When it is necessary for you to leave your home please practice good Social Distancing, take great care to protect our elders, and Wash your hands frequently. We cannot stress enough the value of each and every one of our Lummi members. Please join us in taking every precaution to mitigate the impacts of the great flood of this virus that becomes more of a threat to our community every day. Please stay home. 

Clarifying information about the Shelter in Place Order will be released this evening. For more information please visit our LIBC websites or our  outlets. 

It is important to have Sxwolowen at this time, one heart and one mind and one spirit for the work. Che Shesh Whe Wheleq Sen – we come from survivors of the great flood. Sqweshent-lh tse Xwlemi Elhta-lng-exw – we protect the Lummi People 

Hy’shqe Siam ne shcaleche siam Hyshqe xwian ne quol quol 

Chairman Lawrence Solomon

(Note: The following is from the Shelter in Place Order and is am's addition)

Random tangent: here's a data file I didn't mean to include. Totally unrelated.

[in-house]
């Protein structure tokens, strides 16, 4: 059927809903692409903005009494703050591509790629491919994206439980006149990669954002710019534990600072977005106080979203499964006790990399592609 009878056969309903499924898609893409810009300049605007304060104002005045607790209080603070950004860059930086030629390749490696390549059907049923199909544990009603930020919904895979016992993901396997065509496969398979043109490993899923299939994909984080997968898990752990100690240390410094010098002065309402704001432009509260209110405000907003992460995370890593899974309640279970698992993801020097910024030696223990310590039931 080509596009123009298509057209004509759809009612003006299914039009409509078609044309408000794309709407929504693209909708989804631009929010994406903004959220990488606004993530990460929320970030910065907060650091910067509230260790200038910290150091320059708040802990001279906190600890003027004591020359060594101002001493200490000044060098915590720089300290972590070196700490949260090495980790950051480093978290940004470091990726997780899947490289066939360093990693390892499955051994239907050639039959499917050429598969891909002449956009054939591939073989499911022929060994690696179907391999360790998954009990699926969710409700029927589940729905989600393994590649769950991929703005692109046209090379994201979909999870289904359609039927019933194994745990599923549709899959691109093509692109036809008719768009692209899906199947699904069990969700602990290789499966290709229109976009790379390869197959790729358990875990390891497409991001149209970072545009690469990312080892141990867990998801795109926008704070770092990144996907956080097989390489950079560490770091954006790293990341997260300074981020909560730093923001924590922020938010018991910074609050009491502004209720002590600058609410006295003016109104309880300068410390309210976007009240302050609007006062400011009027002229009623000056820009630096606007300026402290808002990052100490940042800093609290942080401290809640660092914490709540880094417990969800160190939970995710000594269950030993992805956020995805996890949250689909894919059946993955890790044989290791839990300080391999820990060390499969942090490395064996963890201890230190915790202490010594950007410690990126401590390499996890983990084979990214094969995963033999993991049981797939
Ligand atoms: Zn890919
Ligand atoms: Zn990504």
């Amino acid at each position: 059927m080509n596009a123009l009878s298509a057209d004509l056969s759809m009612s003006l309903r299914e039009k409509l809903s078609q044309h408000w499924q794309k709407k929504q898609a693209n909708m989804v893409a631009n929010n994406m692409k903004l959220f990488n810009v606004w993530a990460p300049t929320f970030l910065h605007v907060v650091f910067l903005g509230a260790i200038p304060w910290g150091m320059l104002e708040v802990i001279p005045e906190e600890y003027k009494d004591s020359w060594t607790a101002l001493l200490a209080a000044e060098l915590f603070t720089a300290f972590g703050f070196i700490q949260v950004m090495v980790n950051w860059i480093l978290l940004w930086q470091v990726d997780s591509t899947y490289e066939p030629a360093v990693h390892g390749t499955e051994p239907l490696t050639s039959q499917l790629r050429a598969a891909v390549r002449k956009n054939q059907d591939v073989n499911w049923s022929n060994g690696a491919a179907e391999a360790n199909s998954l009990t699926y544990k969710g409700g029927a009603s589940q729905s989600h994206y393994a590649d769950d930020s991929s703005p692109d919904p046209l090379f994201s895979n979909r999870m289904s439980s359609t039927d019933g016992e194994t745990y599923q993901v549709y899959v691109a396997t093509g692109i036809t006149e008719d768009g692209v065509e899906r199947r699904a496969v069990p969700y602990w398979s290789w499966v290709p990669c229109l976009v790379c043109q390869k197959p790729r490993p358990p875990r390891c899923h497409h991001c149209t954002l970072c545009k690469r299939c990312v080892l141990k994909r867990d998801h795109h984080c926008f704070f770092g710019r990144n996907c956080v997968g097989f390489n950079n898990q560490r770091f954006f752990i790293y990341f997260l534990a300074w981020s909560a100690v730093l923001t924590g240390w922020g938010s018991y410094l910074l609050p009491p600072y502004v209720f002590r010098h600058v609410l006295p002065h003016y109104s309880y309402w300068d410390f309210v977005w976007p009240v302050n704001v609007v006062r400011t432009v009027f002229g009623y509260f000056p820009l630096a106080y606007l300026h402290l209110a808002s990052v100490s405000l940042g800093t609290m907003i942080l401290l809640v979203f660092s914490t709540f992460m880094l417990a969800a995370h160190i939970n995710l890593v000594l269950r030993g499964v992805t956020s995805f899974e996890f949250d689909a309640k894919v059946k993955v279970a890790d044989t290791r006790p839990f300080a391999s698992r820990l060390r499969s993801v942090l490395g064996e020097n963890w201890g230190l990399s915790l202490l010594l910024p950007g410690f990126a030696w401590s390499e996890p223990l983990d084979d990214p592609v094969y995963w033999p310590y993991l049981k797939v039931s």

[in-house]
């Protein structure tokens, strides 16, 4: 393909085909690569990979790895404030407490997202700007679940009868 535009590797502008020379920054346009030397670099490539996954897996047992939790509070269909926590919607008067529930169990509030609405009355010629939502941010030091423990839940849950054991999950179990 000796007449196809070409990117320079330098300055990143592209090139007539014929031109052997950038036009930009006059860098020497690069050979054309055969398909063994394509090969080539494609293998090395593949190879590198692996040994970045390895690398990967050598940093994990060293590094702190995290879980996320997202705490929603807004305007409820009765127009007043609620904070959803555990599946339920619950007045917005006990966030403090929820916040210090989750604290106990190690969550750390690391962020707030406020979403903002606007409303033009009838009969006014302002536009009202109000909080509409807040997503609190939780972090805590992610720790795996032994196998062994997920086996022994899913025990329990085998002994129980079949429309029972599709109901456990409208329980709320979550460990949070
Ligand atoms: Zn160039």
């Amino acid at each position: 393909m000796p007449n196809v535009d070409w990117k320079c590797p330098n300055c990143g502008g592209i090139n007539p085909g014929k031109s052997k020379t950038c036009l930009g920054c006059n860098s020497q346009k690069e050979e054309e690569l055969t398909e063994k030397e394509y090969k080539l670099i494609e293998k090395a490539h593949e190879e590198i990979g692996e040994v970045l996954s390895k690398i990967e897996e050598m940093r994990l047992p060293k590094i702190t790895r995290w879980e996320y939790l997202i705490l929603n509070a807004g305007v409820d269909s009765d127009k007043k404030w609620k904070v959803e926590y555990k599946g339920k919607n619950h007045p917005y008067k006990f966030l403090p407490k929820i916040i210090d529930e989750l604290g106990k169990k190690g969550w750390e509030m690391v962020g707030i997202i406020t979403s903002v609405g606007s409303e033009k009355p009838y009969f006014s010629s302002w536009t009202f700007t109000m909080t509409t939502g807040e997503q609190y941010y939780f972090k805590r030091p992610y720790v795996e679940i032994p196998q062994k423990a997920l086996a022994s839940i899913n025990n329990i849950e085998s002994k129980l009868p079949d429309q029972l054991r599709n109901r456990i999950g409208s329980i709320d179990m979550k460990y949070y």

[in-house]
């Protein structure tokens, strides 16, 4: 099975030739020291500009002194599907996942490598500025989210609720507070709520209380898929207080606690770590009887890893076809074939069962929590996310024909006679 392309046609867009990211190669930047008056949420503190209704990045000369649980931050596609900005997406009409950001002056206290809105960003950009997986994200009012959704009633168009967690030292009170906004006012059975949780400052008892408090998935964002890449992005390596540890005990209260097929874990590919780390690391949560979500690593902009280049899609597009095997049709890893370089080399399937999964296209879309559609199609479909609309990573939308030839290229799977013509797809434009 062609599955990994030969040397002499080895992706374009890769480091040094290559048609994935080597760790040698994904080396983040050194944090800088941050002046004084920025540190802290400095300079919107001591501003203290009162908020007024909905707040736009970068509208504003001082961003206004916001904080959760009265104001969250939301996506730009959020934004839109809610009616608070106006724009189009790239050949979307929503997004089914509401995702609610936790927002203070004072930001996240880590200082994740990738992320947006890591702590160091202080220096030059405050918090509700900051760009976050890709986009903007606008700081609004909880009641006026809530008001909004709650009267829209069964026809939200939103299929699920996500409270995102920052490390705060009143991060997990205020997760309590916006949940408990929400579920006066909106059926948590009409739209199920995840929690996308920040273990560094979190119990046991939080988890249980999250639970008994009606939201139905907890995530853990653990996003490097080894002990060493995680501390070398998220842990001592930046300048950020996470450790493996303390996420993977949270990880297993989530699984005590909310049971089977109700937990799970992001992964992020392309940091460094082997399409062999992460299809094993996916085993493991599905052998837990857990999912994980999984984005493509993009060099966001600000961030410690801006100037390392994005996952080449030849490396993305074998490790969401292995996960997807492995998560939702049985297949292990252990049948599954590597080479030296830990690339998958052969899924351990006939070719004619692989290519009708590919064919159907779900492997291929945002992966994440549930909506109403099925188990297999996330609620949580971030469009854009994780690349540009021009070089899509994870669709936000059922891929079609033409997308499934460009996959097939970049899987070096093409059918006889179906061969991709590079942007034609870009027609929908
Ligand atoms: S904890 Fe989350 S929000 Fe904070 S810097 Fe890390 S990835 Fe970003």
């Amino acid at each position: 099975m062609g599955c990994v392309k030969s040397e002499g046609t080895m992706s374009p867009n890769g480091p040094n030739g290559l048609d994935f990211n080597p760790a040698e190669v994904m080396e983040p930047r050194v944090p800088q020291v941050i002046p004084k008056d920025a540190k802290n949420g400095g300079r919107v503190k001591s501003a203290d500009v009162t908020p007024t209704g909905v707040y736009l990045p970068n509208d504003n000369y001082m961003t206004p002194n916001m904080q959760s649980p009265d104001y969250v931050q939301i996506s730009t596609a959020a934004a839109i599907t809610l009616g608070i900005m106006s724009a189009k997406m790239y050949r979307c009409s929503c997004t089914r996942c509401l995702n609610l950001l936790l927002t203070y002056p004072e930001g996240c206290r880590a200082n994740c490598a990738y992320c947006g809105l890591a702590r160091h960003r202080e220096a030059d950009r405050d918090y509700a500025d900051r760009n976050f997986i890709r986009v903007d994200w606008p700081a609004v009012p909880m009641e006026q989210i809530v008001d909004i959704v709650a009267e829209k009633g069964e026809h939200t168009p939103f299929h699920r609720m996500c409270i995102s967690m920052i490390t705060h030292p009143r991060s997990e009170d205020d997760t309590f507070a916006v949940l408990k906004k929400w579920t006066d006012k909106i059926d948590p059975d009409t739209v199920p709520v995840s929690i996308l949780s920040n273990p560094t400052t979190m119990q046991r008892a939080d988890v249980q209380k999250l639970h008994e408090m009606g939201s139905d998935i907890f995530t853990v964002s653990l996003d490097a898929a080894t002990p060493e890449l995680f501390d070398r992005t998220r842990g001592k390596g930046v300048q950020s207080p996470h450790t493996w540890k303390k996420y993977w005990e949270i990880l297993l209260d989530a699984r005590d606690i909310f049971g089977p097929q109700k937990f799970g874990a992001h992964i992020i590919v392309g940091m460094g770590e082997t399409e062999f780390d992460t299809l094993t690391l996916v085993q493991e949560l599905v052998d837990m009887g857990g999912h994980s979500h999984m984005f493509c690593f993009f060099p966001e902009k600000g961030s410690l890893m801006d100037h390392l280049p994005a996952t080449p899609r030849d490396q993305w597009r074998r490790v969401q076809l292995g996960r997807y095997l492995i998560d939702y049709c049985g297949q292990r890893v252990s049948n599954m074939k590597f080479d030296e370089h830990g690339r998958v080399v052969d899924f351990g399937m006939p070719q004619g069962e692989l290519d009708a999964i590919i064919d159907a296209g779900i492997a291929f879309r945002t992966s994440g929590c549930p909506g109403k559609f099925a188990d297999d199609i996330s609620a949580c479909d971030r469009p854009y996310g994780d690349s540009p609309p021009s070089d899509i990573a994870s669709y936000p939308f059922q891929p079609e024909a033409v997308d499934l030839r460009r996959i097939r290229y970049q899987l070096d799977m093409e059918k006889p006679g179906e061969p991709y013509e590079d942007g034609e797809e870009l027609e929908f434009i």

1. Background.

Today we are in the same position as our ancestors when the Great Flood arrived. Like our ancestors, we are doing everything possible to ensure that our children have everything they need in their canoes to survive. We want to make it clear that our children need the teachings from their elders; we refuse to give up any of our elders during this flood. On March 3, 2020, the LIBC declared a State of Public Health Emergency due to the novel infectious coronavirus (COVID-19). COVID-19 may cause respiratory disease leading to serious illness or death. The World Health Organization considers COVID-19 to be a global pandemic. The Centers for Disease Control and Prevention (CDC) reports COVID-19 is the most contagious when the person is most symptomatic, but may spread before symptoms appear. The Lummi Tribal Health Center has been actively monitoring the spread of COVID-19 and recommending self quarantine to individuals that may have been exposed to COVID-19. However, the number of potential contacts with COVID-19 has grown exponentially that the Lummi Nation must order shelter in place to protect the Lummi community.

2. Intent.